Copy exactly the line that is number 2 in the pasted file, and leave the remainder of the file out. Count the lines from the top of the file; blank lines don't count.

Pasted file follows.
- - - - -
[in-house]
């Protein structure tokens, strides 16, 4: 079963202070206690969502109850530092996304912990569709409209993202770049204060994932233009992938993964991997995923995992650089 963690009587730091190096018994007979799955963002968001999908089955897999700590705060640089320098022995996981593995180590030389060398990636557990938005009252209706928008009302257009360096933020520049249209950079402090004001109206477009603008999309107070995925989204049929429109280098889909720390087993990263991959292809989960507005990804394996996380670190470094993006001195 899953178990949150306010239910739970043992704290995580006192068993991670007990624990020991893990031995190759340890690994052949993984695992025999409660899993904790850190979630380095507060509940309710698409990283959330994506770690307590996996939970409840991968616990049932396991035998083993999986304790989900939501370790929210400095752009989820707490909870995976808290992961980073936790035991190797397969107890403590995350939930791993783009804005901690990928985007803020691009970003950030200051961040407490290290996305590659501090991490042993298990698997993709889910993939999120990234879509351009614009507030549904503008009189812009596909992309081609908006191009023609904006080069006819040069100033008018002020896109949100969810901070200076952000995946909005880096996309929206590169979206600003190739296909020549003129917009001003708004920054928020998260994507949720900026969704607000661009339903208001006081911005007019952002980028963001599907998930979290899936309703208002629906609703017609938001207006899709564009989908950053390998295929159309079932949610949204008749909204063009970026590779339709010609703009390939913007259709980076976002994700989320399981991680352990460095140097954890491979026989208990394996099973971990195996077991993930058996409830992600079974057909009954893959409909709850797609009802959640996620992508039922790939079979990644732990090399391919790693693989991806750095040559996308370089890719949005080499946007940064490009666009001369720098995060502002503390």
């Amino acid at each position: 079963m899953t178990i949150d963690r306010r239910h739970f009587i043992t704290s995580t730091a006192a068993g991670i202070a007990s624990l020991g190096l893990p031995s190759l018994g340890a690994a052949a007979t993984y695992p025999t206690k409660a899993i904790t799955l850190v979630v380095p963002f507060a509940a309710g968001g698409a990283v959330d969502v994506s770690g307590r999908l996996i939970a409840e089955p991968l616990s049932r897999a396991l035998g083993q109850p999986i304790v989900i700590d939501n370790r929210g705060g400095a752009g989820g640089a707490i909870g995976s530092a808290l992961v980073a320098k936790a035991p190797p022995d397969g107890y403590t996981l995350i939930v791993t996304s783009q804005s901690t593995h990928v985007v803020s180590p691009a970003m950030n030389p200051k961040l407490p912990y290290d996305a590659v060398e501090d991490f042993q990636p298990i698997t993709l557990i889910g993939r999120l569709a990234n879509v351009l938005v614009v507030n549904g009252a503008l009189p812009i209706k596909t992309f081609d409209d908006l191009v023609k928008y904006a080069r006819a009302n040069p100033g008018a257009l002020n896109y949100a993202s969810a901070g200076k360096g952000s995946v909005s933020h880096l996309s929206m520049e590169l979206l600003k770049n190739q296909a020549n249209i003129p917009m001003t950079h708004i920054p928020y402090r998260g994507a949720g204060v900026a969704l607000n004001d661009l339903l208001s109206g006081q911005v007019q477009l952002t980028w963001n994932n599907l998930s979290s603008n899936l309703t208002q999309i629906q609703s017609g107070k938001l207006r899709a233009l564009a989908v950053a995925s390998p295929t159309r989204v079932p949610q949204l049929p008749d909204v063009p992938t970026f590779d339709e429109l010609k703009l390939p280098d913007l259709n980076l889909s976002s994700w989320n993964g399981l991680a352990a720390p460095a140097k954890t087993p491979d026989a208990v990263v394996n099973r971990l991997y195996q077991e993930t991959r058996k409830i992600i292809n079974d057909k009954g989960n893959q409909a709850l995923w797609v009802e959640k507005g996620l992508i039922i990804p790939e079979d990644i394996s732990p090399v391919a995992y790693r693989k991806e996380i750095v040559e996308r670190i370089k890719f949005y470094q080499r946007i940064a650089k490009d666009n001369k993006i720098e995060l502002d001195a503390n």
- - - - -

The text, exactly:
């Protein structure tokens, strides 16, 4: 079963202070206690969502109850530092996304912990569709409209993202770049204060994932233009992938993964991997995923995992650089 963690009587730091190096018994007979799955963002968001999908089955897999700590705060640089320098022995996981593995180590030389060398990636557990938005009252209706928008009302257009360096933020520049249209950079402090004001109206477009603008999309107070995925989204049929429109280098889909720390087993990263991959292809989960507005990804394996996380670190470094993006001195 899953178990949150306010239910739970043992704290995580006192068993991670007990624990020991893990031995190759340890690994052949993984695992025999409660899993904790850190979630380095507060509940309710698409990283959330994506770690307590996996939970409840991968616990049932396991035998083993999986304790989900939501370790929210400095752009989820707490909870995976808290992961980073936790035991190797397969107890403590995350939930791993783009804005901690990928985007803020691009970003950030200051961040407490290290996305590659501090991490042993298990698997993709889910993939999120990234879509351009614009507030549904503008009189812009596909992309081609908006191009023609904006080069006819040069100033008018002020896109949100969810901070200076952000995946909005880096996309929206590169979206600003190739296909020549003129917009001003708004920054928020998260994507949720900026969704607000661009339903208001006081911005007019952002980028963001599907998930979290899936309703208002629906609703017609938001207006899709564009989908950053390998295929159309079932949610949204008749909204063009970026590779339709010609703009390939913007259709980076976002994700989320399981991680352990460095140097954890491979026989208990394996099973971990195996077991993930058996409830992600079974057909009954893959409909709850797609009802959640996620992508039922790939079979990644732990090399391919790693693989991806750095040559996308370089890719949005080499946007940064490009666009001369720098995060502002503390």